KiCad Database Design

@cbrake has demonstrated a working database for KiCad library parts using sqlite (see GitHub - git-plm/parts: parts database and KiCad Libraries). It would behoove us regarding the implementation of any database to try to come up with a standard set of field names for the parameters of various component types. Every library component has 4 reserved field names: “Reference”, “Value”, “Footprint”, “Datasheet”. While 3 of these are obvious it’s not clear what is the best way to use the ‘Value’ field. It seems that for all of the KiCad designs I’ve encountered the Value field is usually the same as the symbol name. The symbol name in the ascii format libraries is in effect the database key for these libraries but this is unsuited to an SQL database which requires a unique key for each entry. The Value field has been used for parameters of resistors and capacitors and other components. It seems the Value field is a good candidate for the SQL database key since that field is required and will always be present on every symbol. The symbol name only needs to be unique in its particular library. Two different resistor libraries could exist for example, each could have identical part names, but each part still must have a unique SQL database key.

Additional fields may be assigned to symbols as required. When selecting parts from multiple libraries, if field names are not broadly standardized across all of the various component libraries this can create a massively confusing bill of materials since a column in the BOM will be added for each unique field name encountered in a schematic or board file. Creating new symbols is tricky since KiCad does not have a “template” feature for each type of part being entered into a design. Most of the time a new part is entered simply by copying an existing part with all the fields already defined then simply modifying and saving the copy. I have to keep a “cheat sheet” handy listing all of my field names in use for each part type to prevent polluting my BOM’s. Achieving field naming uniformity is particularly important for designs that are collaborations. Everyone needs to be on the same page as there is no enforcement mechanism for field naming conventions when creating new parts.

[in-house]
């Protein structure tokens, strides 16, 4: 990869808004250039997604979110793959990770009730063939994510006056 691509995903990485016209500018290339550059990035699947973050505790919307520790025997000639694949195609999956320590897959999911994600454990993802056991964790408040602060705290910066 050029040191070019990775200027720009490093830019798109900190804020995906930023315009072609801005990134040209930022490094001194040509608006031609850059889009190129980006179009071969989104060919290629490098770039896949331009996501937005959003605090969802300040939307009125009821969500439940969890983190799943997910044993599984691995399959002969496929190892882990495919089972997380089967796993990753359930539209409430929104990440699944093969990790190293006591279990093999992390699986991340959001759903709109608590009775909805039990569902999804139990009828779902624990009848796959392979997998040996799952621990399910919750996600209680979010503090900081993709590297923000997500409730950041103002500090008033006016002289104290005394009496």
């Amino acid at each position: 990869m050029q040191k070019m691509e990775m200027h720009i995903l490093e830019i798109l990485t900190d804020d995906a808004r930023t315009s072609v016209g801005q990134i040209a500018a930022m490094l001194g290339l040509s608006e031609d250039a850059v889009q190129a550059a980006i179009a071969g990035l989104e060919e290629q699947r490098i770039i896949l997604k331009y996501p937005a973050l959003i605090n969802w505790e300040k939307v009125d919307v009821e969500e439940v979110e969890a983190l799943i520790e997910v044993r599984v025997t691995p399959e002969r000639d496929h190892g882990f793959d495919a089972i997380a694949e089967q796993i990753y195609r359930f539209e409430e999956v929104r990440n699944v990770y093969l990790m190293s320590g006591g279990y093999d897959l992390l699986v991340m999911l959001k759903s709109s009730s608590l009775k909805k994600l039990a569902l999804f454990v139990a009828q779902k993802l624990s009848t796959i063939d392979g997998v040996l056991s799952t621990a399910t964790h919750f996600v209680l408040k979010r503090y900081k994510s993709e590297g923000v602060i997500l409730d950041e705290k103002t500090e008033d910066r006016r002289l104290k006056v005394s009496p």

Field names that I have been using recently are:
‘Part Number’ - customer’s or our internal source control documentation part number
‘Desc’ - This is a short version of the part description.
‘Description’ - This is the full part description. Both of these are available when browsing DigiKey parts.
‘Height’ - in mm, useful for PCB placement area rules that have height restrictions
‘Part Name’ - This is the name of the symbol in the ascii database. Provided here so that it can be placed in the BOM if necessary since the part name is not otherwise accessible if you wish to find the part to make a change, for example.
‘Val’ - used for resistance, capacitance, inductance
‘TOL’ - tolerance
‘Volt’ - voltage

Because customers always want multiple sources for each component I have definitions for 3 manufacturers, each manufacturer can have 3 alternative part numbers:
‘Mfr A’
‘Mfr A P/N 1’
‘Mfr A P/N 2’
‘Mfr A P/N 3’
‘Mfr B’
‘Mfr B P/N 1’ etc, etc.

Yes, field names can have spaces and special characters, but be careful this doesn’t jack up exporting a BOM to whatever format you wish to use. CSV file with quoted fields is the safest.

@jeffsFOM thanks for the review and suggestions!

Yes, naming is the hard part.

I also found another project in my wanderings that looks interesting:

Likely overkill for me until I get beyond the prototyping stage, so will probably continue down the Database route for now …

But looks like a neat project to keep track of.

Rather than reinventing the wheel, as KiCad becomes more useful in an enterprise environment and not just for hobbyists or one-off projects, it might be better to explore how to integrate the existing database usage features of KiCad with existing MRP systems. Proper management of the parts supply chain is a huge challenge for any manufacturing enterprise. If migrating from another CAD system all the parts needed may already be in inventory and under MRP control, so the thing to do would be to create the KiCad parts databases from the existing or a subset of the existing parts currently in the enterprise MRP system. It should be fairly easy to export parts into libraries of .CSV files then create databases for KiCad users as @cbrake has demonstrated above.

I think the HTTP Libraries feature in KiCad 8.0 will greatly improve the possibility of integrating with other systems:

This allows you to write a shim between the systems that exposes an HTTP endpoint, and then KiCad gets its library information through that interface because the database likely already exists in the other system. This also allows you to translate the data from any DB schema into what KiCad needs – this is lacking with the current Database feature – your DB pretty much needs to be in a format that KiCad expects – parts in one table, etc. A more likely schema is one table for parts, and then another for parameters, so your parameters are not fixed by columns in the main table.